What does a mammoth smell like? Do dinosaurs bob their heads as they walk, like today’s birds? Do aurochs low like cows? You may soon find out.
From the Siberian permafrost to balmy California, scientists across the globe are working to resurrect all kinds of extinct animals, from ones that just left us to those that have been gone for many thousands of years. Their tools in this hunt are both fossils and cutting-edge genetic technologies. Some of these scientists are driven by sheer curiosity; others view the lost species as a powerful weapon in the fight to preserve rapidly changing ecosystems.
It seems certain that these animals will walk the earth again, but what world will that give us? And is any of this a good idea? Science journalist Torill Kornfeldt travelled the world to meet the men and women working to bring these animals back from the dead. Along the way, she has seen the mammoth that has been frozen for 20,000 years, and visited the places where these furry giants will live again.
‘Reading The Re-Origin of Species was a delightful adventure. Torill Kornfeldt took me by the hand and led me all around the world, and back through history, teaching me about how extinction works and how the restoration of all kinds of species, from the woolly mammoth to feathered dinosaurs, just may be a part of our future.’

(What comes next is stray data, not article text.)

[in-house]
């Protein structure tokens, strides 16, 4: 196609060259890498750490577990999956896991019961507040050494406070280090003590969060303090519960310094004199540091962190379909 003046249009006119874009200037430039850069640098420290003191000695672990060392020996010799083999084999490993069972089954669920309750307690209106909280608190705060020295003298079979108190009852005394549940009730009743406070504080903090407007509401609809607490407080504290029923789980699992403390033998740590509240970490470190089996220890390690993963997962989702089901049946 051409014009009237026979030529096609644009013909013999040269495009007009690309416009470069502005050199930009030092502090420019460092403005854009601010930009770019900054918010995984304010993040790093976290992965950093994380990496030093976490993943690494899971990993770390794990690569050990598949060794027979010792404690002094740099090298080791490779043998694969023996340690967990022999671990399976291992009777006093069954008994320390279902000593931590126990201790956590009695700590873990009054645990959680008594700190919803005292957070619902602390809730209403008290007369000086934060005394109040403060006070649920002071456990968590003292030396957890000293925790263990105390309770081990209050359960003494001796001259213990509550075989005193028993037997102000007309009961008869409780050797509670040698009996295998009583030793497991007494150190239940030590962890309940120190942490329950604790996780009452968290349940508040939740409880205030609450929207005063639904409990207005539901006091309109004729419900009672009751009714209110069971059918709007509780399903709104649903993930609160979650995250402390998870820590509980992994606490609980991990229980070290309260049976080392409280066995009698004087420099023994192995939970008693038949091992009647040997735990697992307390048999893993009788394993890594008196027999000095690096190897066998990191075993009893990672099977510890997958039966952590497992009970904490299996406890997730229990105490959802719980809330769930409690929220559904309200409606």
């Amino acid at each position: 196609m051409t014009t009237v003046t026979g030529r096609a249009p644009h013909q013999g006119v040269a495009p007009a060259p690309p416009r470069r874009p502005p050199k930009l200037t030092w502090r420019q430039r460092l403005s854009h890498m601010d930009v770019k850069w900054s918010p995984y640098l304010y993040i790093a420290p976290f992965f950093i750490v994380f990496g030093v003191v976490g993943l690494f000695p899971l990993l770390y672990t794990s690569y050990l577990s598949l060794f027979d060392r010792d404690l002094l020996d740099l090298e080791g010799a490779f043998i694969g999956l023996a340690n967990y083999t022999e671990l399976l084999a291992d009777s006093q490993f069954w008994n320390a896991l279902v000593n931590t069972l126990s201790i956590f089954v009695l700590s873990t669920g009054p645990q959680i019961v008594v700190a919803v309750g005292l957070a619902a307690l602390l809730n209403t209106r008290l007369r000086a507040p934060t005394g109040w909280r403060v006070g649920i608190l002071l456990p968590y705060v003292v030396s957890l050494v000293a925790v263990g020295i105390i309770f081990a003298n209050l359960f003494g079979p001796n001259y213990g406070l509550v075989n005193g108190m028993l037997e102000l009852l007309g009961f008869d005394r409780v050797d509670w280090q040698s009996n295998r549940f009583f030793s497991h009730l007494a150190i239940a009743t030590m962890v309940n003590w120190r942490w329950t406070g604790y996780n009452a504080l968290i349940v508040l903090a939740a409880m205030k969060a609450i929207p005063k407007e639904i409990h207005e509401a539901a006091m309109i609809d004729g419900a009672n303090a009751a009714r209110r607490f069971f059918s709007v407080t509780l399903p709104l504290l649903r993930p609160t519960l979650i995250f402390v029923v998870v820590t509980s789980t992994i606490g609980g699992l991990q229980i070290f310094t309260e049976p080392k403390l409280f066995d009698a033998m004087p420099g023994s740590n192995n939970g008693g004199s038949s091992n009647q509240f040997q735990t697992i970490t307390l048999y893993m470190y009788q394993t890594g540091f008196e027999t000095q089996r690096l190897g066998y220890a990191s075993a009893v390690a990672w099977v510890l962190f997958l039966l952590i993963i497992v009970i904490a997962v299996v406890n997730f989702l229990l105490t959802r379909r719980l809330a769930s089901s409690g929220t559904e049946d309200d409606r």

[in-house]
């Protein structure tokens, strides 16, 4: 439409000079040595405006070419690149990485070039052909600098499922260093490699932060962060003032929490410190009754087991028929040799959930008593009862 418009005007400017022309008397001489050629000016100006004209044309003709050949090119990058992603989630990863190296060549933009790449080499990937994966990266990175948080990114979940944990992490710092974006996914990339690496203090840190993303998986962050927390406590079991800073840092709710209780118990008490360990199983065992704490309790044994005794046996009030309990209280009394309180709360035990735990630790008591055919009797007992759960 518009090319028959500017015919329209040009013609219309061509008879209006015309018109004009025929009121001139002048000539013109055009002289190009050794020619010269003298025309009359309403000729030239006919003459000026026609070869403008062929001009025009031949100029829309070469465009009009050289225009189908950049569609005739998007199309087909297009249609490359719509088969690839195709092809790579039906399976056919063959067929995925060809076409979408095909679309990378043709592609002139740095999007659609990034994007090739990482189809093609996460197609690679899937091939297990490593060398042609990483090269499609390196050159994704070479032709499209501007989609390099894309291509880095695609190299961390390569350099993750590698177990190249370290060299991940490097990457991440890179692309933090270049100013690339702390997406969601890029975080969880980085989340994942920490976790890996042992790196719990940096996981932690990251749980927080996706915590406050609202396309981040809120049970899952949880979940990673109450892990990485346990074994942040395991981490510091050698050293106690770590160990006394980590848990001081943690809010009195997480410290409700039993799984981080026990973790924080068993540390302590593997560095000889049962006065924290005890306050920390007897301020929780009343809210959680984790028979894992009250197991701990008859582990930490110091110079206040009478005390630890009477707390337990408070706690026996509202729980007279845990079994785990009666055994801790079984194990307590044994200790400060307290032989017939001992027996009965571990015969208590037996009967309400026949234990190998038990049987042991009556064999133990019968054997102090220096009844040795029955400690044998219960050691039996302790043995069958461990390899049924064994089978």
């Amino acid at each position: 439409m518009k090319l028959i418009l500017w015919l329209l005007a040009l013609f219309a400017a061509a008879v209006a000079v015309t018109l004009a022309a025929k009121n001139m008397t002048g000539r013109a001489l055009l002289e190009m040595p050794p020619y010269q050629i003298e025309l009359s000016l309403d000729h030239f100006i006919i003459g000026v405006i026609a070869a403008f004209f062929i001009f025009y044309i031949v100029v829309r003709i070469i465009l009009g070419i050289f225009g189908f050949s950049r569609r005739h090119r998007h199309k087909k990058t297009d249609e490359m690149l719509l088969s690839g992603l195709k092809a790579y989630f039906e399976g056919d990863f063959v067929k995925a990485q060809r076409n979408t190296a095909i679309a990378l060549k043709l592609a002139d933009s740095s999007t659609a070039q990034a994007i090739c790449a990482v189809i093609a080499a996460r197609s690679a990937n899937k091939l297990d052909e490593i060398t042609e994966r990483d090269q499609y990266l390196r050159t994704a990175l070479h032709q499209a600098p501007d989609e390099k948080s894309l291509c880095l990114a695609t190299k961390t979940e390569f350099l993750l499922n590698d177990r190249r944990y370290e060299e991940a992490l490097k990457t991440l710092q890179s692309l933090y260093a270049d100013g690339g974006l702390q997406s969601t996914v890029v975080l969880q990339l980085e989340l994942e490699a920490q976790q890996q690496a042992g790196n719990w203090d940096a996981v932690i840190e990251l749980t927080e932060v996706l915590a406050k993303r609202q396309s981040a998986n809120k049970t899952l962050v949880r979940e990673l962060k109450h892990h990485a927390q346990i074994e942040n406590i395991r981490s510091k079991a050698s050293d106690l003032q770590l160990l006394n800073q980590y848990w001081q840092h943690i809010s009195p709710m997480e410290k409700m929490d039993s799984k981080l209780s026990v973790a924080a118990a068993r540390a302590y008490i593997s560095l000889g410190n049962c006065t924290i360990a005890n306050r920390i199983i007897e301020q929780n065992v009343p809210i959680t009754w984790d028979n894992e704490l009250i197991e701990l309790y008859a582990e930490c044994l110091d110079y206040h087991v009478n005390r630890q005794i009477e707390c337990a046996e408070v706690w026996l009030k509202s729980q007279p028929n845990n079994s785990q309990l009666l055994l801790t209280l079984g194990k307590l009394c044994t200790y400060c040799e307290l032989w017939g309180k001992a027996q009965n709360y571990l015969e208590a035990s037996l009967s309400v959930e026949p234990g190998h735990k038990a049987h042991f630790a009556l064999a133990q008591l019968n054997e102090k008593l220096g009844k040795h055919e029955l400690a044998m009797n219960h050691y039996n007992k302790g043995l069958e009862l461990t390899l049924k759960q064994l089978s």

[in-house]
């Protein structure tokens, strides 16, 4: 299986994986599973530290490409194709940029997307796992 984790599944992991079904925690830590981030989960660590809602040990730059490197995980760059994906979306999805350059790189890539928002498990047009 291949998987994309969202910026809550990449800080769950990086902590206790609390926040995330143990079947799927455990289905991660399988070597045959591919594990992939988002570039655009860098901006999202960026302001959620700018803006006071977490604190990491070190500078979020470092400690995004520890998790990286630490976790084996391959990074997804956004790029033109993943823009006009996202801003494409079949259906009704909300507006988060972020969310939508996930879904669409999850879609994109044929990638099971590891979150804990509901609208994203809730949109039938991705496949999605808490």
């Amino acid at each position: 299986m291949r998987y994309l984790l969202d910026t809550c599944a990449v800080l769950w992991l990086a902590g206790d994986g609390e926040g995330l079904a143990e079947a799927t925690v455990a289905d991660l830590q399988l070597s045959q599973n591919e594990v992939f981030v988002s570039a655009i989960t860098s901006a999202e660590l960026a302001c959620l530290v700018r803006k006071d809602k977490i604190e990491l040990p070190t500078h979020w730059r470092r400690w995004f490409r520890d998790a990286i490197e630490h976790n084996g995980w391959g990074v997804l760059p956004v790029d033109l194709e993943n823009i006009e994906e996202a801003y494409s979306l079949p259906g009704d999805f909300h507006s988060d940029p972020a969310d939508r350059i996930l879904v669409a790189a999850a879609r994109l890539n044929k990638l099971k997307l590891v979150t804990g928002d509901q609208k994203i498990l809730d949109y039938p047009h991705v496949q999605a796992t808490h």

Tim Urban, Wait But Why?
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‘[T]his excellent book, written with a deceptively light touch (in Fiona Graham’s translation) … raises a number of deep questions and paradoxes about our relationship with nature.’
‘[E]xpresses the full complexity of this topic in a lighthearted, masterful way, raising critical questions … which guide the reader to develop informed opinions about how humankind can limit the ongoing destruction of nature.’
‘The author's careful synthesis of accomplishment versus aspiration is also spot-on—even world-class scientists will be dreamers, and there is much more research to be conducted before mammoths once again lumber across the tundra. Wondrous tales of futuristic science experiments that happen to be true.’
‘Any number of terms apply to Torill Kornfeldt's fascinating overview of this profoundly important subject: clear-eyed. Skeptical. Open-minded. But the word that sticks with me is one I haven't had cause to use in a very long time: hopeful. The Re-Origin of Species gives me hope.’
Peter Watts, author of Blindsight and Starfish